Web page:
Promotional still from Life Itself.

Roger Ebert Documentarian Inadvertently Captured Critic’s Last Days

The iconic critic was one of filmmaker Steve James' earliest champions from afar. When they finally became close, Ebert was gone.

Roger Ebert and Steve James both hail from Chicago, and Ebert was one of the most vocal champions of James’ gritty Oscar-nominated documentary, Hoop Dreams, in 1994.

But the two never became close until James began working on Life Itself, the documentary adaptation of the memoir by the famed film critic that inadvertently became a posthumous tribute following Ebert’s death in April 2013.

“I held him in high esteem, but I think I felt freed because we weren’t buddies,” James said during a recent phone interview. “For a memoir, it’s a pretty candid look at his own life, which I don’t think is easy. That told me that if he was willing to do this, he was willing to have it be a more well-rounded and complicated portrait of him. He did not want a puff piece.”

The idea for the film came to James from Oscar-winning screenwriter Steven Zaillian (Schindler’s List). After quickly reading Ebert’s memoir, James jumped on board, with Zaillian and Martin Scorsese as producers.

“The memoir is just a terrific book about a very surprising and interesting life,” James said. “Roger’s life was about more than just becoming a greatly significant film critic and cultural commentator. He was those things, but he also had such a rich and complicated and full life. There’s so many aspects to the story.”

The film probes the journalism career of its subject, who earned a Pulitzer Prize during a longtime stint at the Chicago Sun-Times. It also chronicles his personal life, including a bout with alcoholism, his marriage at age 50 that turned him into a middle-aged family man, and his embrace of social media when thyroid cancer rendered him mute and facially deformed in his final years.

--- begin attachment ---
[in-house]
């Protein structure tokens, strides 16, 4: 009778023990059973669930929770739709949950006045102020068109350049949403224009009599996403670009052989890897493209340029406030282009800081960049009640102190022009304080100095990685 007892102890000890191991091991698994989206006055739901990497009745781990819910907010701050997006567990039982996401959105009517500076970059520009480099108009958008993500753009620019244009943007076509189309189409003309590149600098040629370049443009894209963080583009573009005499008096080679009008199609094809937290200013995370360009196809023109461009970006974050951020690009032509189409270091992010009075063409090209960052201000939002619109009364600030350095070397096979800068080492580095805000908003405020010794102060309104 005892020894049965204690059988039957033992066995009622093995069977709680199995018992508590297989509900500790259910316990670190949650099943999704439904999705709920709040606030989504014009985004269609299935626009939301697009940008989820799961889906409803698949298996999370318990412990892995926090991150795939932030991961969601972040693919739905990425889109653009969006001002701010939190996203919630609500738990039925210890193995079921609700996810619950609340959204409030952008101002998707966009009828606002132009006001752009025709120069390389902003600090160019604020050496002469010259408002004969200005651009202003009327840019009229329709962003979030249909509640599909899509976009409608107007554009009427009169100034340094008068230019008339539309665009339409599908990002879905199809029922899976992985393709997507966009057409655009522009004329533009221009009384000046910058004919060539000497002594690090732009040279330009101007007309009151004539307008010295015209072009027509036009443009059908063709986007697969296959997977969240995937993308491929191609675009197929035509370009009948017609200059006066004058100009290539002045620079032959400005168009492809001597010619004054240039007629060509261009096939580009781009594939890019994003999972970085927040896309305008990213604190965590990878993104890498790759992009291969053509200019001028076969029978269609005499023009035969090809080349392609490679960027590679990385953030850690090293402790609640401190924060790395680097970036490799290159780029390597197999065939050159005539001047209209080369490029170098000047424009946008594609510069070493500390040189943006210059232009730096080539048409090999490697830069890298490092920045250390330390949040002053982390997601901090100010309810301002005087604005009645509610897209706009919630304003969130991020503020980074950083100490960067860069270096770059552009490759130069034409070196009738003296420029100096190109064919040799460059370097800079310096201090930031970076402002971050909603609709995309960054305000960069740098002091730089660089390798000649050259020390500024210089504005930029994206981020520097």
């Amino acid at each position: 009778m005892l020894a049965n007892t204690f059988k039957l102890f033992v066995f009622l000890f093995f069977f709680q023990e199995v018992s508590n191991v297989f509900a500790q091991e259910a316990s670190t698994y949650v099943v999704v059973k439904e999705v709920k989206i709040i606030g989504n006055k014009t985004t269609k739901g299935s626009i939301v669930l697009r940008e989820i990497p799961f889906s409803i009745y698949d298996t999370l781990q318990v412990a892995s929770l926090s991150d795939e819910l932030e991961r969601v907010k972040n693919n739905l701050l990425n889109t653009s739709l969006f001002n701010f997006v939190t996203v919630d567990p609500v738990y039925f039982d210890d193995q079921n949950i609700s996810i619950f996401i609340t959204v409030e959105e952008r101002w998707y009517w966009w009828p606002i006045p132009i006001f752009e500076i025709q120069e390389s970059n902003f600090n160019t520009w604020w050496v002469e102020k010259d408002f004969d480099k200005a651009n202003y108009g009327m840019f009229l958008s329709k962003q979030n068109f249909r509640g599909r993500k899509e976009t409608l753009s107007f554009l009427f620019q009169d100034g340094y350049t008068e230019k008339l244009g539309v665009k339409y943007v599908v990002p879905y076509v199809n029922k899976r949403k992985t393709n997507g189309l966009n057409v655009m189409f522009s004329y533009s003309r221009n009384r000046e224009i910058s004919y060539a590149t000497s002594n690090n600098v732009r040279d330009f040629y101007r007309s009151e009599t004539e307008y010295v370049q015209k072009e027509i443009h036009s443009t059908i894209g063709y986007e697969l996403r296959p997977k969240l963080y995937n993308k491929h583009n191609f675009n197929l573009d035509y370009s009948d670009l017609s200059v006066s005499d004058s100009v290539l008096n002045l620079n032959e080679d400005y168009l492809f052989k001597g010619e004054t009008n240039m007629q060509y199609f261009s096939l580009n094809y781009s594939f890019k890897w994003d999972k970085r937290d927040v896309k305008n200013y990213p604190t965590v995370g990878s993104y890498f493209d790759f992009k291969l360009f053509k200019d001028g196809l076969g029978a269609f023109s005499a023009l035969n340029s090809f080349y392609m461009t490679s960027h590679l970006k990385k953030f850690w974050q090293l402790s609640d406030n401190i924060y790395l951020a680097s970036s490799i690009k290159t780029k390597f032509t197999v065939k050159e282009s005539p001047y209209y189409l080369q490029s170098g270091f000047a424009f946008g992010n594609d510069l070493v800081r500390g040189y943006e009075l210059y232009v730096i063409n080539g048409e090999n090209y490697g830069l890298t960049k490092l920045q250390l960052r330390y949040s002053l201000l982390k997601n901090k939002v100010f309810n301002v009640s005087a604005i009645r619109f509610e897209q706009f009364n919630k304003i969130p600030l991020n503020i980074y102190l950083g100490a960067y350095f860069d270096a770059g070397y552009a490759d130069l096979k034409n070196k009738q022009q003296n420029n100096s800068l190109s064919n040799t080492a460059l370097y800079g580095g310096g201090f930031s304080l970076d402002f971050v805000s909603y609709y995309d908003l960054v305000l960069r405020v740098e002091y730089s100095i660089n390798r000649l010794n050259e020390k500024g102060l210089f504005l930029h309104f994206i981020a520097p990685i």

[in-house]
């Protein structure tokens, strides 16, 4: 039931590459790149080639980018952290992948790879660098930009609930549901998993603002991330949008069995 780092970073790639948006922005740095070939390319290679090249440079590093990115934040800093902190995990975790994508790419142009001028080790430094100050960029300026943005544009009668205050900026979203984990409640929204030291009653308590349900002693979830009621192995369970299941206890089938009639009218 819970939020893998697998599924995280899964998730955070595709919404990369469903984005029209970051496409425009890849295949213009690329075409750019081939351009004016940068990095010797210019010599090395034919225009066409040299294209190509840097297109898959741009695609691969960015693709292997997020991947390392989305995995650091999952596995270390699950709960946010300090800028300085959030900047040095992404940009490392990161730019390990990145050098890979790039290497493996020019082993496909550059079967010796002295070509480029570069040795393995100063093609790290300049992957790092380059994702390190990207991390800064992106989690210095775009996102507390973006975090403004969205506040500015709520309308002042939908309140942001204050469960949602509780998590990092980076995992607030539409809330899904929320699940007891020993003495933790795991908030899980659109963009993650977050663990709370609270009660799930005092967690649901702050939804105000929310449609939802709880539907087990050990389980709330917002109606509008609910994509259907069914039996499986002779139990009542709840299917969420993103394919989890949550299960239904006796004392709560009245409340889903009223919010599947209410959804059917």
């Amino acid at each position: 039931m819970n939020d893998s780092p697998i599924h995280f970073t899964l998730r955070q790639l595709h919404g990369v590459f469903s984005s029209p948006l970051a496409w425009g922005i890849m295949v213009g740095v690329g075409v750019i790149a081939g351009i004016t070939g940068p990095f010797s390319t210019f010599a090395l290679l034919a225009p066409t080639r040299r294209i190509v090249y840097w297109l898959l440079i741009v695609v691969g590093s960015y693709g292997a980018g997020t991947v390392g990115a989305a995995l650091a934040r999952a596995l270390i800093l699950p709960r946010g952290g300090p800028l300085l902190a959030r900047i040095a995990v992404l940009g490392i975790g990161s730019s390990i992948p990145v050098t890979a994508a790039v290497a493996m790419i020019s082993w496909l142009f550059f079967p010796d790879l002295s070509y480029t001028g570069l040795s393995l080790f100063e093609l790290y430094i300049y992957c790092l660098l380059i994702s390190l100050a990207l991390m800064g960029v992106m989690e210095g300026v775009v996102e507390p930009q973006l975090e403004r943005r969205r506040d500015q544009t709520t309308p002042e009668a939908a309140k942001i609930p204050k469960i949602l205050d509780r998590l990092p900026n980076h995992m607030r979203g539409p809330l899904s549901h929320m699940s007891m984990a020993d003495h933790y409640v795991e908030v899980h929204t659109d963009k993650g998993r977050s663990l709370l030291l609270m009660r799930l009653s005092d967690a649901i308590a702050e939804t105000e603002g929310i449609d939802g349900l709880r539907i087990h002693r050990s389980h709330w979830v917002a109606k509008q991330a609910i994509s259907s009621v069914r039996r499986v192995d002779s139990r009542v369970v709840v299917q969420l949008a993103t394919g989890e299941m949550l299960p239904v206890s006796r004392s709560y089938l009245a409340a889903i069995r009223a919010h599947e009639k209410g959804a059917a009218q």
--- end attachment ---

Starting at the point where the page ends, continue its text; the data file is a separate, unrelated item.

Plus, of course, it includes an extended segment about his love-hate relationship with rival and friend Gene Siskel, with whom he co-hosted a syndicated television show for more than two decades that popularized and redefined film criticism.

Siskel died of a brain tumor in 1999, but his widow is one of the primary subjects interviewed by James, who talked to Ebert’s acquaintances and colleagues, and some notable names from the film industry both on and off camera. James based those choices in part on the book, which devoted full chapters to some of the most influential people in Ebert’s life. Some were famous; others weren’t.

“I used the memoir as a very important guide,” he said. “Roger made some deep friendships, but not many, and the ones he made, he held on to for decades.”

James began the project before Ebert’s death, and it features several sequences of Ebert in his hospital bed, where he’s determined to continue writing and seeing movies even as his health deteriorates.

“When he went into the hospital with a fractured hip, the sense from everyone was that it would just be a temporary thing — a few weeks and he’d be back home. I remember thinking that it would be good for us to have footage of him in a hospital setting,” James said. “The idea from the start, and it was inspired by the memoir, was to use his life in the present as a springboard to the past.”

James and Ebert’s doctors didn’t know, of course, that he would only be home for two days for the rest of his life. Suddenly, the filmmakers were forced to change course.

“I had hoped to capture his vibrancy, and his determination and work ethic, seeing him in his day-to-day life,” James said. “But there’s a greater gravity and poignancy to the fact that you know as you’re watching this, he’s not going to be alive by the end. It ends up becoming a film not just about how you live, but how you die, and do it with an amazing grace and dignity. He never lost his sense of humor until the end.”